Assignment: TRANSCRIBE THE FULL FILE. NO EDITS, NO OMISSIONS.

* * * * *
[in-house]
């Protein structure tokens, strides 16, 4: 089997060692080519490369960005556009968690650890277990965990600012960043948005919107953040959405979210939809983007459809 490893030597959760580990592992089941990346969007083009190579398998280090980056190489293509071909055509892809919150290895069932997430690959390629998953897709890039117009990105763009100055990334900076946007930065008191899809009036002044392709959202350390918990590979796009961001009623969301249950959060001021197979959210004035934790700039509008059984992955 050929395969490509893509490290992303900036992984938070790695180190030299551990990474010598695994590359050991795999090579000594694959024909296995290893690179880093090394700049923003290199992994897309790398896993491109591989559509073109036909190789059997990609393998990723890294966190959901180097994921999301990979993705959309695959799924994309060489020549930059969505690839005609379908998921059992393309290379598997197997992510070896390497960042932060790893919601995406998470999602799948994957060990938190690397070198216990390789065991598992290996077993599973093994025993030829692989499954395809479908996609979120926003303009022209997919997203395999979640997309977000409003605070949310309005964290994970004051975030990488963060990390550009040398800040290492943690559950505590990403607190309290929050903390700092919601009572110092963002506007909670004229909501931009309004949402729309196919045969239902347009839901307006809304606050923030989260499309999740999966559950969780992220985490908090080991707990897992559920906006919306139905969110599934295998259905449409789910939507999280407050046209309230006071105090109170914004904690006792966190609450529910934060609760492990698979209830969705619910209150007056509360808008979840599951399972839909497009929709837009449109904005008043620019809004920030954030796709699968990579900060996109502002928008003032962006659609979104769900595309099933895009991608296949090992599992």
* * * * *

[in-house]
């Protein structure tokens, strides 16, 4: 089997060692080519490369960005556009968690650890277990965990600012960043948005919107953040959405979210939809983007459809 490893030597959760580990592992089941990346969007083009190579398998280090980056190489293509071909055509892809919150290895069932997430690959390629998953897709890039117009990105763009100055990334900076946007930065008191899809009036002044392709959202350390918990590979796009961001009623969301249950959060001021197979959210004035934790700039509008059984992955 050929395969490509893509490290992303900036992984938070790695180190030299551990990474010598695994590359050991795999090579000594694959024909296995290893690179880093090394700049923003290199992994897309790398896993491109591989559509073109036909190789059997990609393998990723890294966190959901180097994921999301990979993705959309695959799924994309060489020549930059969505690839005609379908998921059992393309290379598997197997992510070896390497960042932060790893919601995406998470999602799948994957060990938190690397070198216990390789065991598992290996077993599973093994025993030829692989499954395809479908996609979120926003303009022209997919997203395999979640997309977000409003605070949310309005964290994970004051975030990488963060990390550009040398800040290492943690559950505590990403607190309290929050903390700092919601009572110092963002506007909670004229909501931009309004949402729309196919045969239902347009839901307006809304606050923030989260499309999740999966559950969780992220985490908090080991707990897992559920906006919306139905969110599934295998259905449409789910939507999280407050046209309230006071105090109170914004904690006792966190609450529910934060609760492990698979209830969705619910209150007056509360808008979840599951399972839909497009929709837009449109904005008043620019809004920030954030796709699968990579900060996109502002928008003032962006659609979104769900595309099933895009991608296949090992599992």